Alastair Borthwick was one of Scotland’s great writers of the 20th Century. He lived an eventful life that encompassed most of that century. Borthwick lived through two World Wars and served in one. He saw the decline of the aristocracy and the rise of a new middle class.
What makes Alastair Borthwick so unusual for his time is that unlike others, he documented these events. In the 1930s, he first became a mountain climber and writer. His 1939 book Always a Little Further tracked changes in the world of outdoor sports. What had once been the domain of the upper classes became a working-class pursuit. Young people from crowded cities like Glasgow took to hitchhiking around the countryside and climbing mountains.
Alastair Borthwick saw World War II unfold from a number of different angles. He entered the war as a private, and ended up as a commissioned officer. His book about the war, Battalion shows the war from the perspective of infantrymen in the 5th Seaforth Highlanders. Go Here to learn more.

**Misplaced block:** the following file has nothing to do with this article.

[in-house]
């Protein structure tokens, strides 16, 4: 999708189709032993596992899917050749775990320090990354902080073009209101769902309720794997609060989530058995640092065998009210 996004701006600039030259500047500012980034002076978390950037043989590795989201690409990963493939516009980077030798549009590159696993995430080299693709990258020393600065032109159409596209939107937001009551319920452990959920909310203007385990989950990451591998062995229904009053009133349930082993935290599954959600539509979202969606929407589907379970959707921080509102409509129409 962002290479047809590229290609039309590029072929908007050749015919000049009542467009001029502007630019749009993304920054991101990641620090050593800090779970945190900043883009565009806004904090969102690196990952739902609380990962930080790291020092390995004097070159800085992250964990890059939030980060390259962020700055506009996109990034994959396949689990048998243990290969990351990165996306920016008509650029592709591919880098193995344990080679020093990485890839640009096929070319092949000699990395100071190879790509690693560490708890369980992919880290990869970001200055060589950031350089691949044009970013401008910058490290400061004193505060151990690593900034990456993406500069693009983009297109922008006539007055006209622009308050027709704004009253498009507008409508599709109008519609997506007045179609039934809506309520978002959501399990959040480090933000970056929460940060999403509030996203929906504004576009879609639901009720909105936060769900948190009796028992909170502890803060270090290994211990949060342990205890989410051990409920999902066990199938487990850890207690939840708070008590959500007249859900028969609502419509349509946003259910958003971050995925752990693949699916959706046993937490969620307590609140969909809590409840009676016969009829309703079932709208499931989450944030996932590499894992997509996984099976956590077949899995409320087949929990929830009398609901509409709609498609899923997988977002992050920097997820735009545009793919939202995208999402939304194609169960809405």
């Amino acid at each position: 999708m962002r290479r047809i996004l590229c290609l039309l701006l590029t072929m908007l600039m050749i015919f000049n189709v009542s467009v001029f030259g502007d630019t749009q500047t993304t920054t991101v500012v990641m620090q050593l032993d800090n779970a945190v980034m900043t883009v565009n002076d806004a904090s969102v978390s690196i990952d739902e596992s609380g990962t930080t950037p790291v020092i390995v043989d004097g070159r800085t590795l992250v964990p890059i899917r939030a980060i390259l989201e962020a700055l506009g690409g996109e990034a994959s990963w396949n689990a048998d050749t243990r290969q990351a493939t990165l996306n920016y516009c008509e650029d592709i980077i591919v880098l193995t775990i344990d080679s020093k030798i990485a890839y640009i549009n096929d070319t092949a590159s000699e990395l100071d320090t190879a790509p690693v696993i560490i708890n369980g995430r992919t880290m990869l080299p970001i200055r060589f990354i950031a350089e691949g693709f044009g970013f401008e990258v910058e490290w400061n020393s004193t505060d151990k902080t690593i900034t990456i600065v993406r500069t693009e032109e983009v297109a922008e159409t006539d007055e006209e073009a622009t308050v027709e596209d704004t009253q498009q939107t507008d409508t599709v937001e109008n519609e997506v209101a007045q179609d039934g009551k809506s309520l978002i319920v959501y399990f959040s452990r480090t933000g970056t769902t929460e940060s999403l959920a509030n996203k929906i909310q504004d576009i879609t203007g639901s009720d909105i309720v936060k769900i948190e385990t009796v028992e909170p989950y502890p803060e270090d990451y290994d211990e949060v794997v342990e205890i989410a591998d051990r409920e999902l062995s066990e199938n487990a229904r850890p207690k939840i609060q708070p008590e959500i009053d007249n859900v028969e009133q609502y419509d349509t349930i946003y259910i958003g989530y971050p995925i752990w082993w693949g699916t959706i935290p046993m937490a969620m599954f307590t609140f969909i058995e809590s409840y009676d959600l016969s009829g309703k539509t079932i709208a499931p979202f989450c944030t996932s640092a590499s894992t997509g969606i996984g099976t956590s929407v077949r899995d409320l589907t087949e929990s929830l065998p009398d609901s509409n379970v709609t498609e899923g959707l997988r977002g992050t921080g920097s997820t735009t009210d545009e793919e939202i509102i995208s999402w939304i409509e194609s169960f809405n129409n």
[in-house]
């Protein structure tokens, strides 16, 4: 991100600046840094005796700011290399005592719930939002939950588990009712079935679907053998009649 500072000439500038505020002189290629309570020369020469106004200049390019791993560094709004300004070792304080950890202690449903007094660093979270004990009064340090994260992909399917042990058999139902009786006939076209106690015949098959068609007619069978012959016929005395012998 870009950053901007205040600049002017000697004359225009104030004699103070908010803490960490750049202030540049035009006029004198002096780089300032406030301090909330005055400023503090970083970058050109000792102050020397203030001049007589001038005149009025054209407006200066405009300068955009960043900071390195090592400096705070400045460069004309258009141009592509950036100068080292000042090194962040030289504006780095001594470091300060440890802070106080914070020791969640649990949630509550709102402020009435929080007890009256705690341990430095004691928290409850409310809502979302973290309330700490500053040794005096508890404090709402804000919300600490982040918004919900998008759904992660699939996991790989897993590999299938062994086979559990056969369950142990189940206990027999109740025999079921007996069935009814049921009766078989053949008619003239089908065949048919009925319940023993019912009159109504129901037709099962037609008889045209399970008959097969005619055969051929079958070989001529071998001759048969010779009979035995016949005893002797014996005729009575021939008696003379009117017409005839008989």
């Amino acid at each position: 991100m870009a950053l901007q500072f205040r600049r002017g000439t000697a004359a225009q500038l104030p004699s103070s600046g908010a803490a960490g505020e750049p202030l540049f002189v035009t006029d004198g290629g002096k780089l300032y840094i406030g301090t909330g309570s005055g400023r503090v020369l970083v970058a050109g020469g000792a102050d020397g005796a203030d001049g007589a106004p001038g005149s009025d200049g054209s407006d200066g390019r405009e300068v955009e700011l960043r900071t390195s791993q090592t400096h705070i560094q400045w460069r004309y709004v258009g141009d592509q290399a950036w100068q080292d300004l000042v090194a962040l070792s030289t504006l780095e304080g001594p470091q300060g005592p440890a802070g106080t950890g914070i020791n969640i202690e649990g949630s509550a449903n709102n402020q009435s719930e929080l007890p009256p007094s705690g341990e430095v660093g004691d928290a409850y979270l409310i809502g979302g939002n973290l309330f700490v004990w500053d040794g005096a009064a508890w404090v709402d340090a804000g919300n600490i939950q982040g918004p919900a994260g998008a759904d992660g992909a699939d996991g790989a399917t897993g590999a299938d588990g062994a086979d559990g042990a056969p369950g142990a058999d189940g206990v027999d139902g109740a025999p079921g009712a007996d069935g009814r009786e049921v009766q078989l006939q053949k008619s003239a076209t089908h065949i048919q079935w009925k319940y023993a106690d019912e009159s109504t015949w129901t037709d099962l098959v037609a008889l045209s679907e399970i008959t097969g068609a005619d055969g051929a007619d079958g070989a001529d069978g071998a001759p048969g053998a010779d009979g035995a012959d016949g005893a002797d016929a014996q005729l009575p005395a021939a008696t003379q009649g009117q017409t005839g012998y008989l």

Borthwick’s career changed with the times. He was nothing if not an adaptable man. In the post-war era, his projects took advantage of changes to broadcast media. He became a producer for the BBC in the late 40s and early 50s. He also helped organize an exhibition about engineering in Scotland for the Festival of Britain. Because of this, he was honored with an OBE in the 1952 New Year Honours list.
Borthwick was a well-rounded man. He had a practical streak in addition to his creative side. Alastair Borthwick was a devoted husband to his wife, Anne. He also loved the countryside and worked as a farmer during the post-war era. Borthwick lived to see the 21st century, passing away in 2013 at 90 years old. He is still remembered fondly.
More about Alastair Borthwick: https://www.thetimes.co.uk/article/alastair-borthwick-gf0fkwlb07r